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**Growing Unusual Vegetables: weird and wonderful vegetables and how to grow them – Simon Hickmott. EcoLogic Books, Bristol. (2003)**
Potatoes, Runner Beans, Tomatoes; all run-of-the-mill vegetables these days, but all were once considered unusual. People used to grow Runner Beans purely as an ornamental and the first Potatoes grown in Europe produced such scrawny crops that it is only thanks to the pioneering work of the plant breeders who recognised its potential that we can now enjoy the Potato as a staple.
In these days of Multinationals buying up seed companies, privatising the breeding of seeds and foisting unpopular GM seeds on a sceptical public, you might think that the tradition of small plant breeders trialling and breeding new varieties of plants is long gone. But there is a small but vibrant scene of people working, almost always without any funding, driven by a passion for local food self-reliance and a fascination with unusual edible plants.
One such body is Future Foods in Somerset (UK), who for the past ten years or so have trialled and supplied seeds for many different plants. Now their proprietor, Simon Hickett, has brought together over ninety of the unusual vegetables he feels have the most promise as edible crops in our cool temperate climate. Although the term ‘unusual’ might not apply to some of the vegetables featured here, most are almost certainly new to most gardeners, and open up a fascinating new array of plants for even the most seasoned gardener.
Divided into greens, roots, fruits, seeds, grains, and flavours, the book covers over ninety plants. There is a variety of Spinach that also grows a small strawberry-like fruit, a strain of Water Chestnut that will grow in our climate, some fascinating tubers like Yams, Yacons and Sweet Potatoes, all of which, with more research and breeding, could help reduce our dependence on the blight-prone Potato, Tomatillos (like Tomatoes but the fruit that salsa should really be made from), another Tomato-like fruit that grows on a tree (called, rather unsurprisingly, the ‘Tree Tomato’!), and it was news to me that you can eat a Sunflower like you eat Globe Artichokes.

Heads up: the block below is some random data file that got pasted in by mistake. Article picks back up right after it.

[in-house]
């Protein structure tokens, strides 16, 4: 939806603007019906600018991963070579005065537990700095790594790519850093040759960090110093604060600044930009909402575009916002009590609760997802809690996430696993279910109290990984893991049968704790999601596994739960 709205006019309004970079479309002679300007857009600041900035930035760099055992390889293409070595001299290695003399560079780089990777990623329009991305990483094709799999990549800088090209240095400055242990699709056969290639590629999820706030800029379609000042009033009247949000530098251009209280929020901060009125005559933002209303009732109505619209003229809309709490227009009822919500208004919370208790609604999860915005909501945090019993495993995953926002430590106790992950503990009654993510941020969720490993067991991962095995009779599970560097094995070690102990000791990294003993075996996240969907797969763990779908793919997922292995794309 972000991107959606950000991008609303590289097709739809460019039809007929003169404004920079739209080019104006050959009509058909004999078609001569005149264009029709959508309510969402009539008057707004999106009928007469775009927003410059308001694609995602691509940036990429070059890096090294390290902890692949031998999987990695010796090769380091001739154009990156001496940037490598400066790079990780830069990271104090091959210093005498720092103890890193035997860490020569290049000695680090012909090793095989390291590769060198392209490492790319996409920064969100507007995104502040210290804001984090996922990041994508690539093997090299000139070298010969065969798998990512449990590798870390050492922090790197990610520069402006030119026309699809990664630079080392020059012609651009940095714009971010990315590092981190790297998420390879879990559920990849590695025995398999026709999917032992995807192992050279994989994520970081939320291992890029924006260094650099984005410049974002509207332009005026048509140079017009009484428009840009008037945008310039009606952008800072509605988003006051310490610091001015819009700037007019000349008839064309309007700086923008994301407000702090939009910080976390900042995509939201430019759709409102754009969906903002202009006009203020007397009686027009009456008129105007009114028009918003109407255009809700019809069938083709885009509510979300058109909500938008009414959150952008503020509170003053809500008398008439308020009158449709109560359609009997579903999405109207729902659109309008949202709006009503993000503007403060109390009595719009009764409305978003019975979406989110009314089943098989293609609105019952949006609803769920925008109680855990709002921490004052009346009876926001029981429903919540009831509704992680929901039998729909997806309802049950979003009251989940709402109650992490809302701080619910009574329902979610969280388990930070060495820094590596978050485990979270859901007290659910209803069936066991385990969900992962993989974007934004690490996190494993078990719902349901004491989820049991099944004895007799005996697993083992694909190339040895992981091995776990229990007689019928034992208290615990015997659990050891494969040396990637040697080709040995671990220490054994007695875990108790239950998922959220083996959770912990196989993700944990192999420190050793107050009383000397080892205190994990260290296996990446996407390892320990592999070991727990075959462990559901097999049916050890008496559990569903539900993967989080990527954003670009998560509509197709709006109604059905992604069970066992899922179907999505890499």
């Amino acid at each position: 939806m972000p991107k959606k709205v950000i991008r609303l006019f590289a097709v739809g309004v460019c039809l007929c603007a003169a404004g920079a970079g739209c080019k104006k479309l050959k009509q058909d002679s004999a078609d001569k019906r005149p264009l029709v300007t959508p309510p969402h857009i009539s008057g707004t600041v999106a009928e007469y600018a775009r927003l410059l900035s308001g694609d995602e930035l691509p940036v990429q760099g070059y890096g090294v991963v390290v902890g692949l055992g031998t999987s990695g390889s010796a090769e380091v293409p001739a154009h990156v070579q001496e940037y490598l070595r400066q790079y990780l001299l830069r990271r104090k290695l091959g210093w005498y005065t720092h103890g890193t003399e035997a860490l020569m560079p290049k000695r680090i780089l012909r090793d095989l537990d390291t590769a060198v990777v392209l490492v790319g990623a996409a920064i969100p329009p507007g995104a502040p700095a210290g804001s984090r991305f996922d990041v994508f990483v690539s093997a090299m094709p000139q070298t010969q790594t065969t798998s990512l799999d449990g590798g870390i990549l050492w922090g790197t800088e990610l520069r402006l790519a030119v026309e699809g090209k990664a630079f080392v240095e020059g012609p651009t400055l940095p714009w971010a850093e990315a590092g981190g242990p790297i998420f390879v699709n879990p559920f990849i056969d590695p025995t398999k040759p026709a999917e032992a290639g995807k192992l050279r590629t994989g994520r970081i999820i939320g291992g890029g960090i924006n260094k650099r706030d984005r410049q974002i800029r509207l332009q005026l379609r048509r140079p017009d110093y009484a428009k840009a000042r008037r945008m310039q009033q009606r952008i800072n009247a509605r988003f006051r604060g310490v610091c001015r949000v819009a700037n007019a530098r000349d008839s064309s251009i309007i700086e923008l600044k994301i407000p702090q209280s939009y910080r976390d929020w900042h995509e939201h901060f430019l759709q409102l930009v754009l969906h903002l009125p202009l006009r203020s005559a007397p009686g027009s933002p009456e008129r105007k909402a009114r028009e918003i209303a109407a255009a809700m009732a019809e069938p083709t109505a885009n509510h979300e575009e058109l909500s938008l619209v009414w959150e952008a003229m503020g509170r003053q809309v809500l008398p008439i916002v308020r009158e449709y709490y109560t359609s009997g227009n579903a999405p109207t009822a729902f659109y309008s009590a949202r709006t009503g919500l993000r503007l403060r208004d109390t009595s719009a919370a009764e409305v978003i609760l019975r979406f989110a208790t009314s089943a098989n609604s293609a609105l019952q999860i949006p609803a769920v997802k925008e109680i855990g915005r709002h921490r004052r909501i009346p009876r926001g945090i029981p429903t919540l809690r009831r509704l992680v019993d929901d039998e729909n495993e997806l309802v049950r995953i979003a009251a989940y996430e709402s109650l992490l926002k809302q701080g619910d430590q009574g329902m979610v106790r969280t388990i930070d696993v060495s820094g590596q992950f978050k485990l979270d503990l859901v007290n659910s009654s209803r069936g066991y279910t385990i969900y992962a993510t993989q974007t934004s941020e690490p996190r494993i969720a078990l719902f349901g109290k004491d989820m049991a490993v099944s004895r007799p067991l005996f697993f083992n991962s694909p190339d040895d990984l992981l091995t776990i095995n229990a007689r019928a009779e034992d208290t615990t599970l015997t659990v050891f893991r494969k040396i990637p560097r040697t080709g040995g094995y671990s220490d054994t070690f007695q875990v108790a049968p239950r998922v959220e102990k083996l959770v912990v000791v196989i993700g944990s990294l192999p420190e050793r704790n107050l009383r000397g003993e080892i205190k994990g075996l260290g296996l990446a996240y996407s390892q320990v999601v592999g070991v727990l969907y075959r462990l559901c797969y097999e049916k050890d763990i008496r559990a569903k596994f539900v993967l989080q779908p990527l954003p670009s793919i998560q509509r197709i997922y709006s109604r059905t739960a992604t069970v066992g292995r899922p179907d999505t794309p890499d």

I loved this book. It is written with such a passion and really broadens the gardener’s horizons. I am now looking forward to next Spring when I can try Chinese Yams, Skirret (the original Carrot), and Yacon. If I have one teensy criticism of the book it is that it could have done with photos of what the plants look like when they are ready to harvest. I grew Quinoa and Chickpeas last year, but never having seen a mature example of each plant I didn’t know when to harvest them!
The obvious question with this book is how does it compare to Ken Fern’s book, ‘Plants For A Future’, the authoritative and essential guide to edible and useful plants. ‘Plants For A Future’ covers a huge range of plants, though not generally in sufficient detail to really enable you to grow any of them, focussing instead on their uses. Hickott’s book takes the most promising unusual plants (most of which make an appearance in ‘Plants For A Future’) and gives you all the detailed information and all the encouragement you need to be able to go out and grow them. This is a refreshing and mind-expanding book that any gardener will enjoy. The sequel will need to be a cookbook for what to do with all the things once they’re grown! As in the case of the pioneering plant breeders 300 years ago without whose vision we’d have no Potatoes, read this book and you could, in your own back garden, be helping to shape a more healthy and diverse diet for our great-grandchildren.